last of today’s quant trilogy regarding the Presidential Elections: This fascinating chart is courtesy of Don Hays:
click for larger chart
Unemployment Claims, 4 week moving average (thousands)
Source: Hays Advisory
The red circles were where the unemployment claims started getting appreciably better. The red arrows show when the elections were held. Hays is implying that Bush I lost because the election came about 6 months too early. Bush II doesn’t appear to have the same issue.
“You can see the reaction. The herd—and of course the Fed is the chief of the herd—was under the strong belief that the economy (remember it was the no-jobs recovery they told us) was still in the doldrums until the March employment news screamed out from its cocoon. It happened in an almost perfect replay of that 19992-93 experience. Take a look once again at the unemployment insurance claims chart.
You can see the difference in the two graphs, how the election in 1992 occurred almost simultaneously with the strong jobs recovery coming out for the world to see. Good Bye Bush, Hello Clinton with “It’s the Economy, Stupid,” slogan. History shows that voters vote how they feel, and the job security, real disposable income, and inflation (interest rates) are the three factors that determine if an incumbent will win or not. So I continue to believe strongly that George W. Bush’s timing is a lot luckier than George H.W. Bush, and that his election is about as certain as you can get in this world.”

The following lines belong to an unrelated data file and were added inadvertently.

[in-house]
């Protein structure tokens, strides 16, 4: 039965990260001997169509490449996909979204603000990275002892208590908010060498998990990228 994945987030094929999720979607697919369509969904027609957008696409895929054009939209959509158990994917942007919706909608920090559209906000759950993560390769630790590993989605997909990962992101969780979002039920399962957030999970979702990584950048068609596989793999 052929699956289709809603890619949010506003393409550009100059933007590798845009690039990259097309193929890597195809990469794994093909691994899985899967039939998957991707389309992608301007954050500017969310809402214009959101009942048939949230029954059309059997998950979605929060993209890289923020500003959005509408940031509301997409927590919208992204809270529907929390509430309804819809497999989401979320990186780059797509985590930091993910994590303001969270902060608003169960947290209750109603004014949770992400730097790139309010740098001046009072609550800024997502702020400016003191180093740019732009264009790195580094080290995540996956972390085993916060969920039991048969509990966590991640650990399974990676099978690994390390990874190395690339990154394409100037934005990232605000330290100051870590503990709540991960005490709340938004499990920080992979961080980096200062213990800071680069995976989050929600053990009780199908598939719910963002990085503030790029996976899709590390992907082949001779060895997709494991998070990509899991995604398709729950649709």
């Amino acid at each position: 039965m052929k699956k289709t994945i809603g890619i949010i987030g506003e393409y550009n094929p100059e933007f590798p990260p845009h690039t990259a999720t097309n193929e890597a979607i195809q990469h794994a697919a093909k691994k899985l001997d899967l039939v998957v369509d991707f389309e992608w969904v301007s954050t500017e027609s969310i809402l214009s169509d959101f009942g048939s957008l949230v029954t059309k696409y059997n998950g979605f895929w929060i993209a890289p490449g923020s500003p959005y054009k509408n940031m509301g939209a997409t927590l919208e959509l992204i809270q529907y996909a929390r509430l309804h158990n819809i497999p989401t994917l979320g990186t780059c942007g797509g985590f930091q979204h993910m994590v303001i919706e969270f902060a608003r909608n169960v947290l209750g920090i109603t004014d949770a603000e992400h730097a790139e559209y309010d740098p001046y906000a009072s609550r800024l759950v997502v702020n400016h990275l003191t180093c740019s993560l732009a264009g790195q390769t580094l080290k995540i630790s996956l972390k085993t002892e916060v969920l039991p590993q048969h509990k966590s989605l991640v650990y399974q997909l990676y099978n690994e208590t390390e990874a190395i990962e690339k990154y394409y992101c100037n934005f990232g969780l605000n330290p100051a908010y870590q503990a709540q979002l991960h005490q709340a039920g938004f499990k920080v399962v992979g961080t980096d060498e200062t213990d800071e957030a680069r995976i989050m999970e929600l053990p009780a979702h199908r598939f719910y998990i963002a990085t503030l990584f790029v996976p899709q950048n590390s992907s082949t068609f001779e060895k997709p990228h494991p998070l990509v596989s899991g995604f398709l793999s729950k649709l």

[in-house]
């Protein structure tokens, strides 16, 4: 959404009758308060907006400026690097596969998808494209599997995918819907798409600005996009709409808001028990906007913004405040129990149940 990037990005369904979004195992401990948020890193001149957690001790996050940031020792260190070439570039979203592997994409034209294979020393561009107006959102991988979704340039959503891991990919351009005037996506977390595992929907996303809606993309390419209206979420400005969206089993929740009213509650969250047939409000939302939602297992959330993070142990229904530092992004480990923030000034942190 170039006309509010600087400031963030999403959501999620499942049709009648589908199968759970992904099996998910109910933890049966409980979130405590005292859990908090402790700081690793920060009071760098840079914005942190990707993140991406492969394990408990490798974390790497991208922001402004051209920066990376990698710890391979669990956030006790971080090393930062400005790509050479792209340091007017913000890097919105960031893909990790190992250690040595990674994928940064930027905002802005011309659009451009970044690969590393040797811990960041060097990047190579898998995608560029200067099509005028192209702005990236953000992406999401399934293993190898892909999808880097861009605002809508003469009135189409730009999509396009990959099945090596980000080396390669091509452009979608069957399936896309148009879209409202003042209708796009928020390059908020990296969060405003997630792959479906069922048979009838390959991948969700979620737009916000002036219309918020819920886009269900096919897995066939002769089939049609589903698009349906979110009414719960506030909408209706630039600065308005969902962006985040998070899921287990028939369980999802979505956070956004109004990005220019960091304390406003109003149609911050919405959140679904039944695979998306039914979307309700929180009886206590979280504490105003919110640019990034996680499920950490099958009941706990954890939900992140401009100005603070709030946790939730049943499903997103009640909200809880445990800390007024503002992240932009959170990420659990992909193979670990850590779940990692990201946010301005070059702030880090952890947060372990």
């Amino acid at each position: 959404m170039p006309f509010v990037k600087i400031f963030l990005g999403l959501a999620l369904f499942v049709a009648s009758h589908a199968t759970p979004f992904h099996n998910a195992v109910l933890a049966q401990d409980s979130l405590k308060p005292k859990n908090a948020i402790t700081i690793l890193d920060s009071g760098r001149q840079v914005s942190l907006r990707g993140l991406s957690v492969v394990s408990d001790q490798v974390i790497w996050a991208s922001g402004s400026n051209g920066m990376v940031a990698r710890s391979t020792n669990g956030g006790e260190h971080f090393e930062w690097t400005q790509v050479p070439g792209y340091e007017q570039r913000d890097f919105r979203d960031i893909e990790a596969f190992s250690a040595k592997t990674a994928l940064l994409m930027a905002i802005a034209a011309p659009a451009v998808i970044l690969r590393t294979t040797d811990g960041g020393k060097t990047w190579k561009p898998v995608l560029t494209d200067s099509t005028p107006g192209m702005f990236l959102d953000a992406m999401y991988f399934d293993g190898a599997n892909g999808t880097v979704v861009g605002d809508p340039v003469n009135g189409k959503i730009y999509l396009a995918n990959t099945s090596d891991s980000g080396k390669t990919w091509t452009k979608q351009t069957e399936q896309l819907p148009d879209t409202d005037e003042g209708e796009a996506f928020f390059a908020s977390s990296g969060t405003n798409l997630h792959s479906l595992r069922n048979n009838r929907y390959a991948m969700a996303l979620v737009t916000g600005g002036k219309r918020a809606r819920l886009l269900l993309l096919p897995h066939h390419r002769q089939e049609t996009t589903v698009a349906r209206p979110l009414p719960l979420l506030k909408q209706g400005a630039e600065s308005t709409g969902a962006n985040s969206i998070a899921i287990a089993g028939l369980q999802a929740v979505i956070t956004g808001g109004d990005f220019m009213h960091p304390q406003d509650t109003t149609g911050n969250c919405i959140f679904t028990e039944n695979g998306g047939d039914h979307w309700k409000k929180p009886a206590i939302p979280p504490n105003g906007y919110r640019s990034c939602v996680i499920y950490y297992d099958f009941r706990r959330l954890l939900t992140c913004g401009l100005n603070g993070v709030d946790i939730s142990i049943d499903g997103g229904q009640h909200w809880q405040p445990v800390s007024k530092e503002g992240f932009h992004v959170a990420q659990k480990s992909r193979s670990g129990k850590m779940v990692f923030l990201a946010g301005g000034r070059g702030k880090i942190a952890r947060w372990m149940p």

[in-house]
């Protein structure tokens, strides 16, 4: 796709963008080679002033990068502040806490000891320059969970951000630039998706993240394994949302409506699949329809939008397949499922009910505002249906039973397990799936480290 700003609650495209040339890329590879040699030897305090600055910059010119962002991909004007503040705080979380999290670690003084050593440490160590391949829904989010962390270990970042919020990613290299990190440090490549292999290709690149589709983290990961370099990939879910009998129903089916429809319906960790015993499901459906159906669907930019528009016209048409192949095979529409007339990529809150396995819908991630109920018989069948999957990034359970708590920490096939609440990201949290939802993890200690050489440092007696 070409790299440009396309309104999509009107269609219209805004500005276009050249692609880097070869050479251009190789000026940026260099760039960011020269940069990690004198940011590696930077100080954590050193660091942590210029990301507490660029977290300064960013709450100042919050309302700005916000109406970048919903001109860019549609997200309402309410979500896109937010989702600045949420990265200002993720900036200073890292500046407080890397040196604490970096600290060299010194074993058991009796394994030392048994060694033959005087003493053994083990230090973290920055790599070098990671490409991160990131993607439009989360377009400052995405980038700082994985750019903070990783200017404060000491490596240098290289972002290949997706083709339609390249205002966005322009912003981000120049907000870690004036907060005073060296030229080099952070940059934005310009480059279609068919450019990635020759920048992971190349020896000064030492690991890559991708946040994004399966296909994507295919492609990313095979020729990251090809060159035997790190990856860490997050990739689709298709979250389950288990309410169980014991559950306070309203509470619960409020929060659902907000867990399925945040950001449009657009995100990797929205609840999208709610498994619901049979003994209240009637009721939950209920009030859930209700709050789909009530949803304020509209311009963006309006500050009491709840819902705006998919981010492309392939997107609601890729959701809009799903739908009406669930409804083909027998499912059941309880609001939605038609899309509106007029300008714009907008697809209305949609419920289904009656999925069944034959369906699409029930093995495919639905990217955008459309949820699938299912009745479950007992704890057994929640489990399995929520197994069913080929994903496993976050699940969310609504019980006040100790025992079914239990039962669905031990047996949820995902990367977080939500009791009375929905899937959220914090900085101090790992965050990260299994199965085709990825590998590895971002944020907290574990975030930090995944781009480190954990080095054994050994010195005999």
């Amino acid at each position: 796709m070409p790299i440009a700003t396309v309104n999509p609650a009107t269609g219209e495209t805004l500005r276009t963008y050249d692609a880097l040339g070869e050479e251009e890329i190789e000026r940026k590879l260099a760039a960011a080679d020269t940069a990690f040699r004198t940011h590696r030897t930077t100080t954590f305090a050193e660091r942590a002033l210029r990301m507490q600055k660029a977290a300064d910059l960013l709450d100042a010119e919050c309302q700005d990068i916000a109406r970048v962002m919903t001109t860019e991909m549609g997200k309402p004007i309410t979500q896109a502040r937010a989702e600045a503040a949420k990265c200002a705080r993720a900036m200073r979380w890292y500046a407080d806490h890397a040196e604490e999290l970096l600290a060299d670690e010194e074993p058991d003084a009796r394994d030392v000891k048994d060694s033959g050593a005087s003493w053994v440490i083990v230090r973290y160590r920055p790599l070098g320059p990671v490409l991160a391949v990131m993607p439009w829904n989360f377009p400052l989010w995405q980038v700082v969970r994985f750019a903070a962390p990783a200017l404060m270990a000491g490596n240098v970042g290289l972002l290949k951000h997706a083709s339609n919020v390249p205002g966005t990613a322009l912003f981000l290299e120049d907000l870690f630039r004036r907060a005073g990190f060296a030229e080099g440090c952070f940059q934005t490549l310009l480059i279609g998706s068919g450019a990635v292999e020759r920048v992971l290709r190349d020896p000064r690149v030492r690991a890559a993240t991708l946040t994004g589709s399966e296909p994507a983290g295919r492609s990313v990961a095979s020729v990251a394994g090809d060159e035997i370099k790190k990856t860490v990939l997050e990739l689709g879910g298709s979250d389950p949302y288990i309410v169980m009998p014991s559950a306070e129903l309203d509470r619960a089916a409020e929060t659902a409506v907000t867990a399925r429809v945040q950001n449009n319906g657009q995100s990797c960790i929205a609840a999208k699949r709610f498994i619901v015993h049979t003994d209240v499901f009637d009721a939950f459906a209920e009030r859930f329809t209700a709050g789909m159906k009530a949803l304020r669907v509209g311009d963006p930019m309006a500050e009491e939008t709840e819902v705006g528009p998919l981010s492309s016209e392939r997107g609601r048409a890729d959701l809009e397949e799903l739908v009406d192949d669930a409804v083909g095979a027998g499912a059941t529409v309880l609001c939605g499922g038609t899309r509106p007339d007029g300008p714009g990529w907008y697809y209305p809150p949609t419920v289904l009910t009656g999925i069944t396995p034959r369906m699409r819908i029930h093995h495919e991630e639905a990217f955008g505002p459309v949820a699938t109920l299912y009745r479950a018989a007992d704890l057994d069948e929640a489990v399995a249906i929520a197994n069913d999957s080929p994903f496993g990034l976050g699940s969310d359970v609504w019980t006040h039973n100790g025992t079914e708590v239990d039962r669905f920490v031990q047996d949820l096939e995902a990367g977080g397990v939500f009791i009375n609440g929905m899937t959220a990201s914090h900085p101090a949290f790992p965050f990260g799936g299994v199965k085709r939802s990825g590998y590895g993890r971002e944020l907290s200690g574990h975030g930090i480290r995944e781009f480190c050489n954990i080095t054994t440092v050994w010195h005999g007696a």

For those of you who have read me over the years, you know that Hays was extremely influential in the development of my own market viewpoint. Although he is far, far to the right of my own flavor of pragmatic, centrist, Libertarianism, he is nonetheless a reasonable guy and a deep thinker.
I also recognize the potential variance versus this quantitative analysis: Consider the differing impact the success of the 1991 Iraq war had relative to this one; Clouded issues of the incumbent’s credibility at present and the basis for this war; Lastly, the generally changing global marketplace from what was then in 1992 a simpler world.
As Twain was rumored to have said: “History may not repeat, but it often rhymes.”